ASK ‘the man on the street’ in Spain, he will likely say we have a sluggish judicial system, incapable of dealing with a backlog of undecided cases. Sadly, this points to a complete lack public confidence, respect and pride in the country’s legal system.
However, there are notable exceptions: the Spanish Supreme Court has recently ruled on two immigration cases in record-breaking time – just under two years since the Spanish Consulate in Tehran turned down two permanent residency applications – rejections subsequently confirmed by the Madrid Appeal Court.
These cases relate to Iranian nationals who had filed for Spanish non-lucrative residency in September 2012, after purchasing real estate in the province of Malaga.
In their applications, they had proven they had sufficient ‘means of subsistence’ for the first 12 months, which is the duration of the initial residency period. Both the Consulate and the Appeal Court, strangely understood the mandatory ‘means of subsistence’ must be enough to cover the full temporary residency period, five years, when the law states one year.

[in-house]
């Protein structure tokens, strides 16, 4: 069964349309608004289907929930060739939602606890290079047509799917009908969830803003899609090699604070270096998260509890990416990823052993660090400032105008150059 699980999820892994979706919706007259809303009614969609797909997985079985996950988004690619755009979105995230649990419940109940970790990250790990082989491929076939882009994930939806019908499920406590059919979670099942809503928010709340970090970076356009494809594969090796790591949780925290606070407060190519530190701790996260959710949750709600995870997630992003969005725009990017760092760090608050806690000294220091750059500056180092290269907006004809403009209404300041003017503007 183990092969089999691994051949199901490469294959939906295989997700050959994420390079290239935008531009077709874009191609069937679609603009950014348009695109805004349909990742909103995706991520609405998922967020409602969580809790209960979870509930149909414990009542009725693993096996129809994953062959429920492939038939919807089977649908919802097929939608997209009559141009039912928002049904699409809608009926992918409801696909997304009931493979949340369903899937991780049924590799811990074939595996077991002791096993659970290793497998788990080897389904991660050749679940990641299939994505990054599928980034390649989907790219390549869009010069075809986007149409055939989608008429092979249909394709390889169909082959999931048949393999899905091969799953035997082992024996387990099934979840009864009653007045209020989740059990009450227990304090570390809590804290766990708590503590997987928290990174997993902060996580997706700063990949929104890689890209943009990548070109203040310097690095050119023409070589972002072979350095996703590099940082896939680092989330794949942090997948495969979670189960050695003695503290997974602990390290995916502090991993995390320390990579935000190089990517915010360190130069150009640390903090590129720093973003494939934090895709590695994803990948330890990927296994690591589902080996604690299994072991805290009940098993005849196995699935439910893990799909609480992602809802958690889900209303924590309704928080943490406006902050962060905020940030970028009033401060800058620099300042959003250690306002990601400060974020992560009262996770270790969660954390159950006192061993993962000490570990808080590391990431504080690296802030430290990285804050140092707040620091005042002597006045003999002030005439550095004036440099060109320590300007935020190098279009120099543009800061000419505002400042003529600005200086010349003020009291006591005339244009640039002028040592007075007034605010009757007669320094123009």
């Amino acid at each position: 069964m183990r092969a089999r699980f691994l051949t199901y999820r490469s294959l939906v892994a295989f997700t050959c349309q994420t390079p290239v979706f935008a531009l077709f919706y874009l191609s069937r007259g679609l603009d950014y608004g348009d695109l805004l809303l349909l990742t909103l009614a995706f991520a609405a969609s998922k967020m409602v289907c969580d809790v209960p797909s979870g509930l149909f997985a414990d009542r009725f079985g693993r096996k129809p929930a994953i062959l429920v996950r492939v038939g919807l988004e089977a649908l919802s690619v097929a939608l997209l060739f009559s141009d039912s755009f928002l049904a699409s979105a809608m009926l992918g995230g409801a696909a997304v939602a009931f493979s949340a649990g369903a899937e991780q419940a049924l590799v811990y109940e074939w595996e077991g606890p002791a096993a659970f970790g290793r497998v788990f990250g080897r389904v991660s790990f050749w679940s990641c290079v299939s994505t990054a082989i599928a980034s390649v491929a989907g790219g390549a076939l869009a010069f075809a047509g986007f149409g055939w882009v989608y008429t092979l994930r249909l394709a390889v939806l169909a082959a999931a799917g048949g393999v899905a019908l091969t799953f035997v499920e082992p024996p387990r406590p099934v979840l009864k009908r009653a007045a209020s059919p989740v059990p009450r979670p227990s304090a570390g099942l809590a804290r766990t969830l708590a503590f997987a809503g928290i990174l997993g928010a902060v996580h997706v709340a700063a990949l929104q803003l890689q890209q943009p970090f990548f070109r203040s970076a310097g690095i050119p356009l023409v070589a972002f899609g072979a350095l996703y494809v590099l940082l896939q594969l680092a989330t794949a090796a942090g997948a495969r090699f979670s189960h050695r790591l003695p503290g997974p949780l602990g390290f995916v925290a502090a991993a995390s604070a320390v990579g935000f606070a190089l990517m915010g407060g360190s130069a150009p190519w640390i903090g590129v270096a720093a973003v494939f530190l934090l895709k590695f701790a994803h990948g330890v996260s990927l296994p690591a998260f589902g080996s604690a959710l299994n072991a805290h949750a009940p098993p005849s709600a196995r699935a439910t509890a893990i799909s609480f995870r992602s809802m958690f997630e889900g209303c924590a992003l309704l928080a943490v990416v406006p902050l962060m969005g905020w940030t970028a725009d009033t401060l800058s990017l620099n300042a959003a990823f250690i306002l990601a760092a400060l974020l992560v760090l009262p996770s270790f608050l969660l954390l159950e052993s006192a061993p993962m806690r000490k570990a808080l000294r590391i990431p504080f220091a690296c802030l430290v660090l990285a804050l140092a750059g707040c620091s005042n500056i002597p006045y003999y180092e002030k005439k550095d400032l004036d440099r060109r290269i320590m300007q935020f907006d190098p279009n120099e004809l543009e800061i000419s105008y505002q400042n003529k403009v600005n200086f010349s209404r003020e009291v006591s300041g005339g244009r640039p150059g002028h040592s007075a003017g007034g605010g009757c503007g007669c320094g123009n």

The relevance of these cases stems from the unexpected judicial speediness and efficiency in resolving cases that would otherwise drag on for six or more years – the average time it takes a case to reach the Supreme Court.
The case also sends a crucial confidence message to investors who rely on the word of the law but have to endure the pains, when applying for their visas, of discourteous and unprofessional members of the Spanish consular service, often seen as a deterrent to foreign investment.
I can sympathise with Iranians in particular, as many times I have dealt with bizarre decisions by the Spanish Consulate in Tehran.
So, a small victory for two Iranian families willing to invest in Spain but, more significantly, a far-reaching message to investors and consular service staff members: the law is to be applied, and nothing more.